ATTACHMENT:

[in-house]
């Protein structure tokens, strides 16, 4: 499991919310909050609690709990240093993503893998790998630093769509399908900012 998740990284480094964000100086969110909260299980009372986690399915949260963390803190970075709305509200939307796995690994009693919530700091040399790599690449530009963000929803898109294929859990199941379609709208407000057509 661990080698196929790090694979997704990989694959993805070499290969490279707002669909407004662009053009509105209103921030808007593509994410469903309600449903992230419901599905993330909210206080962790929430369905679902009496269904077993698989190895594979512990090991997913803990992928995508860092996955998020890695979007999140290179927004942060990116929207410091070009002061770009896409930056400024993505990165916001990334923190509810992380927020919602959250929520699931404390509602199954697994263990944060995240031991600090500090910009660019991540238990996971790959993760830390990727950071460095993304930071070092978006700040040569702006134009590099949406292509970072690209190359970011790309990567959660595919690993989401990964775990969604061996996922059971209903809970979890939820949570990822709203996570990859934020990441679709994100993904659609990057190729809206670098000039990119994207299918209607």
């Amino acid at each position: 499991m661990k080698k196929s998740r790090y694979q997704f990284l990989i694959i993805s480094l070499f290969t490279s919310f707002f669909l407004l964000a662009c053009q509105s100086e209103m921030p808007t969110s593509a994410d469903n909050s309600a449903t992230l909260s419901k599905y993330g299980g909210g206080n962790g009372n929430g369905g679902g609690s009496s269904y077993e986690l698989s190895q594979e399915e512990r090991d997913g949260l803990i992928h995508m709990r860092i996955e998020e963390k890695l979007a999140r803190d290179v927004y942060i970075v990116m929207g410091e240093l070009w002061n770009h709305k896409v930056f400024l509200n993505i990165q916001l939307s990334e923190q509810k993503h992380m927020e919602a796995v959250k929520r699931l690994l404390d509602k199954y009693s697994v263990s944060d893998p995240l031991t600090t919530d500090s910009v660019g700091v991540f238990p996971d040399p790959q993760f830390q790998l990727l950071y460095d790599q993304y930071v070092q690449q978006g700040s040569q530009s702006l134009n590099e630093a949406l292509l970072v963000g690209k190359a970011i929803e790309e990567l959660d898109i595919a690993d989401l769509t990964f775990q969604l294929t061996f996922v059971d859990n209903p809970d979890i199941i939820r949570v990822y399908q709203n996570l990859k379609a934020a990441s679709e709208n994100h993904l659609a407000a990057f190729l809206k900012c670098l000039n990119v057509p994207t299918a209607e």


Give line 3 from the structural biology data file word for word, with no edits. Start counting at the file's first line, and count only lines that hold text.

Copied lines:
């Amino acid at each position: 499991m661990k080698k196929s998740r790090y694979q997704f990284l990989i694959i993805s480094l070499f290969t490279s919310f707002f669909l407004l964000a662009c053009q509105s100086e209103m921030p808007t969110s593509a994410d469903n909050s309600a449903t992230l909260s419901k599905y993330g299980g909210g206080n962790g009372n929430g369905g679902g609690s009496s269904y077993e986690l698989s190895q594979e399915e512990r090991d997913g949260l803990i992928h995508m709990r860092i996955e998020e963390k890695l979007a999140r803190d290179v927004y942060i970075v990116m929207g410091e240093l070009w002061n770009h709305k896409v930056f400024l509200n993505i990165q916001l939307s990334e923190q509810k993503h992380m927020e919602a796995v959250k929520r699931l690994l404390d509602k199954y009693s697994v263990s944060d893998p995240l031991t600090t919530d500090s910009v660019g700091v991540f238990p996971d040399p790959q993760f830390q790998l990727l950071y460095d790599q993304y930071v070092q690449q978006g700040s040569q530009s702006l134009n590099e630093a949406l292509l970072v963000g690209k190359a970011i929803e790309e990567l959660d898109i595919a690993d989401l769509t990964f775990q969604l294929t061996f996922v059971d859990n209903p809970d979890i199941i939820r949570v990822y399908q709203n996570l990859k379609a934020a990441s679709e709208n994100h993904l659609a407000a990057f190729l809206k900012c670098l000039n990119v057509p994207t299918a209607e």